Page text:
UT Instapoll provides new competition for subscription-based attendance apps

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Photo Credit: Alekka Hernandez | Daily Texan Staff

Say goodbye to subscription-based attendance apps — UT Instapoll is the way of the future.

The Liberal Arts Development Studio has just done a huge favor for students who have ever forgotten their iClicker remote, or had to pay a subscription fee for apps such as Squarecap or Top Hat.

UT Instapoll is a free classroom response system, saving students money and professors a headache, debuting on Canvas in spring 2019. Currently, there are approximately 5800 active unique students using this product in around 120 different classes. 

Although UT Instapoll just became available on Canvas, this idea for a classroom response system has been in the works for approximately a year. Sarah Eichhorn, executive director of the Texas Institute for Discovery Education in Science from the College of Natural Sciences, approached Marla Gilliland, director of course development for the College of Liberal Arts, about potentially expanding the capability of this product. 

“We went over with Sarah to showcase the tools we use in our online course and at the time she (suggested using Instapoll in classrooms as well), because our students are required to purchase multiple tools for their classes, instead of using it the same way we use it for our online course,” Gilliland said. 

After recognizing the potential value of an attendance service to students and professors, Gilliland and the development studio went to work that summer to evolve this originally online exclusive feature into a useful tool for all of UT. 

Eichhorn and Gilliland said that while there were a few technical hiccups in the program during this period, the studio quickly incorporated their feedback into its final version. Upon the tool’s completion, the studio decided it was time for a trial run and gathered 10 faculty members, mostly from CNS, and their 2700 students to be guinea pigs.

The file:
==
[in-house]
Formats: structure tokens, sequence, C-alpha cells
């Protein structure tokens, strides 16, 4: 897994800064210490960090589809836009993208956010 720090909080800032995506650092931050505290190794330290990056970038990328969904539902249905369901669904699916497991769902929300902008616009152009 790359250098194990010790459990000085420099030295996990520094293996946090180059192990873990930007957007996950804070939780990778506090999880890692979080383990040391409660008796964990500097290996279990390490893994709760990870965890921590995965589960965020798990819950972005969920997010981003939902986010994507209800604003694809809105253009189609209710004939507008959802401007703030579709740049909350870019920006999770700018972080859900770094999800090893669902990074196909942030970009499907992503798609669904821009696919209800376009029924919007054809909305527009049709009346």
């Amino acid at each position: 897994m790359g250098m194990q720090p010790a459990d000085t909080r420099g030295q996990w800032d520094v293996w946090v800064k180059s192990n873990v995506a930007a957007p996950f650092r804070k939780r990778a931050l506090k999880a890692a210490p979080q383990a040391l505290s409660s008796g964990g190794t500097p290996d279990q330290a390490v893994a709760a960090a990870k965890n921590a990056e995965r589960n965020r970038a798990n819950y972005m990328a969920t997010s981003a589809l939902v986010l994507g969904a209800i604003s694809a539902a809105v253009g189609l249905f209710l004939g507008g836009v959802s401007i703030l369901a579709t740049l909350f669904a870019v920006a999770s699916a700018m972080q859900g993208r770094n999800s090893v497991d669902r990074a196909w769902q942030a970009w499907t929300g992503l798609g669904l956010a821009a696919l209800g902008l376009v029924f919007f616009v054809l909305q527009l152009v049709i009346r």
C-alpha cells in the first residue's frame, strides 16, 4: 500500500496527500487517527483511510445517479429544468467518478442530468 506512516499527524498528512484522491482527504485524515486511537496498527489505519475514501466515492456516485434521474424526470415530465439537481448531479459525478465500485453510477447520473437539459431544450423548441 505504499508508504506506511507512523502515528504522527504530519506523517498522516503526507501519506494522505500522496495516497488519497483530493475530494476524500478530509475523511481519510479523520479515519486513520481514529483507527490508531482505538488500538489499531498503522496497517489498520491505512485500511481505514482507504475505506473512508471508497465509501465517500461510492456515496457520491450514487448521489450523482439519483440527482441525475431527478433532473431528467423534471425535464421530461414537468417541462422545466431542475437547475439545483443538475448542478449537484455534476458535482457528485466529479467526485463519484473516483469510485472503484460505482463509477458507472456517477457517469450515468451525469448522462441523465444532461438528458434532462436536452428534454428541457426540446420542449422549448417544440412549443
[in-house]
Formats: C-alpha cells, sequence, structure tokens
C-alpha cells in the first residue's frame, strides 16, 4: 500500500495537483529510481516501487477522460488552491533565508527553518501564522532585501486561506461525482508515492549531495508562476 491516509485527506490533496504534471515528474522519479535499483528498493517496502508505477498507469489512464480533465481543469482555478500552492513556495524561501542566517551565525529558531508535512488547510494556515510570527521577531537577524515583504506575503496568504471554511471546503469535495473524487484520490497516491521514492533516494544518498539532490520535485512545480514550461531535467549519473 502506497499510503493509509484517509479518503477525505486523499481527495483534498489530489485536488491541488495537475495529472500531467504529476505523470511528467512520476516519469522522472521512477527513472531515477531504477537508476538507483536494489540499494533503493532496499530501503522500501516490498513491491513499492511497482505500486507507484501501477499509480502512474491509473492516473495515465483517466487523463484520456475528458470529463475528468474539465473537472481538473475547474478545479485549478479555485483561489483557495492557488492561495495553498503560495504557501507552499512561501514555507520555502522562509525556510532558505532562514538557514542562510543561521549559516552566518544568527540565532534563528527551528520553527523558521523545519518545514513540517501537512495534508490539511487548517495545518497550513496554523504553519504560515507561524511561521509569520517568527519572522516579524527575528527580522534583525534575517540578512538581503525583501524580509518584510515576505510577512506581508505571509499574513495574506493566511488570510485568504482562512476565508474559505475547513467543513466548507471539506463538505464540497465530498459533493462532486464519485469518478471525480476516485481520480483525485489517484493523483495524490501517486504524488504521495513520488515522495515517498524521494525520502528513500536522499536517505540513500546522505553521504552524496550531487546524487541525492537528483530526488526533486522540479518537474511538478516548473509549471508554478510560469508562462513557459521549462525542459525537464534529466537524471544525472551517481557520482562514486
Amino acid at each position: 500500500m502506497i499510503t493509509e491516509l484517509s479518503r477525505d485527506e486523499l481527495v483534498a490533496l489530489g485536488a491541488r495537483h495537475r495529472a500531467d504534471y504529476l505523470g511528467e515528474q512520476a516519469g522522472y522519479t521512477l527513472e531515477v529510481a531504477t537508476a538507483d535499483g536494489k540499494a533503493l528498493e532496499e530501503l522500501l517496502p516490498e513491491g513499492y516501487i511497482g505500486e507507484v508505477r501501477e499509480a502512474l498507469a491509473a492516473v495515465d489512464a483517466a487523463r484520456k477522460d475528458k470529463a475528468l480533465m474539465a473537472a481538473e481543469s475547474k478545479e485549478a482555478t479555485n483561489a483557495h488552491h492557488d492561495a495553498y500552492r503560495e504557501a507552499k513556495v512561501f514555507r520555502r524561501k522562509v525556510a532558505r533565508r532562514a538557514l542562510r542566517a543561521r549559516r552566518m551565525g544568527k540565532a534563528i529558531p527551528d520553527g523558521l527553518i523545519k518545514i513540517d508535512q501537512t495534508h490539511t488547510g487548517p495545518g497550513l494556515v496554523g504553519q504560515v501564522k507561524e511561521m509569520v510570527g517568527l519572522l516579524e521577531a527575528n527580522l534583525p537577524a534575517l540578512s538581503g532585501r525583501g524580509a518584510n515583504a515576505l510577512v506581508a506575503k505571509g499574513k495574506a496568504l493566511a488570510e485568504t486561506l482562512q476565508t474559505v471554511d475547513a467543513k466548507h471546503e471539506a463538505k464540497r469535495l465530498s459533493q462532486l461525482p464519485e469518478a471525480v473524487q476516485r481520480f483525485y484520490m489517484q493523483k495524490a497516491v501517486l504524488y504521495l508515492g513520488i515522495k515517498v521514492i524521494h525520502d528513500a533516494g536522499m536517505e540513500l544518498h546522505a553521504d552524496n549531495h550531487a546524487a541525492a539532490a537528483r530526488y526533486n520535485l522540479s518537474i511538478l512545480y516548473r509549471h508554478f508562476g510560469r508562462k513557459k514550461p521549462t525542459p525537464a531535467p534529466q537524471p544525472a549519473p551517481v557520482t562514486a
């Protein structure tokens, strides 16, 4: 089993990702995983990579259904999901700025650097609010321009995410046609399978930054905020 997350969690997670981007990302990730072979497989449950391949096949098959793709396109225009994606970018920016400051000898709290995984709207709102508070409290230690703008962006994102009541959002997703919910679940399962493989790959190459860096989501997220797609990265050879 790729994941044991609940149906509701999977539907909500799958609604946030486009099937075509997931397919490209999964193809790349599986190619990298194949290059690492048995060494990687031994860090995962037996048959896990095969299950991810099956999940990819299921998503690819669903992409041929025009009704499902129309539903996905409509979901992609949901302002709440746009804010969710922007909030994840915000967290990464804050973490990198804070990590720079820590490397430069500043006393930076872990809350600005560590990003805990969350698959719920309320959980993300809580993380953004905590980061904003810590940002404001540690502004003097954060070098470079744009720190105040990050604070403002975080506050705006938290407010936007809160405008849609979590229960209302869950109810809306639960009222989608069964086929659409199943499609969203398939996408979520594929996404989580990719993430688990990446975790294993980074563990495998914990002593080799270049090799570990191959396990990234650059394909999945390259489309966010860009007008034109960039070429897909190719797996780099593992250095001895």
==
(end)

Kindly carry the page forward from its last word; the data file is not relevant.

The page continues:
Eichhorn said CNS was the natural choice for a trial run not only due to their size, but also the conscious effort of the college to adopt more engaging methods of instruction.

“(CNS has) such a large number of large courses, and there’s a lot of research literature on effective teaching methods that point to active engagement for students,” Eichhorn said.

Among professors who decided to use UT Instapoll in its debut semester was assistant astronomy professor Keith Hawkins. In his first semester at UT, Hawkins said he felt it would be a great tool for his large astronomy course. 

“I’m glad it came out when it did, it’s actually a great resource to have,” Hawkins said. “There are certain things I would like to see improved, but for its first launch it’s actually really good.” 

Hawkins pointed to the fact that UT Instapoll is free as its significant advantage over systems such as iClicker. 

Physical culture and sports sophomore Micaela Arguijo said she likes UT Instapoll better than iClicker for a number of reasons. 

“Because iClicker is a remote, it is easier to forget, and UT Instapoll is easily accessible through Canvas and has no batteries required,” Arguijo said. “It’d be nice if all my classes used (UT Instapoll) because it does a good job of keeping students engaged.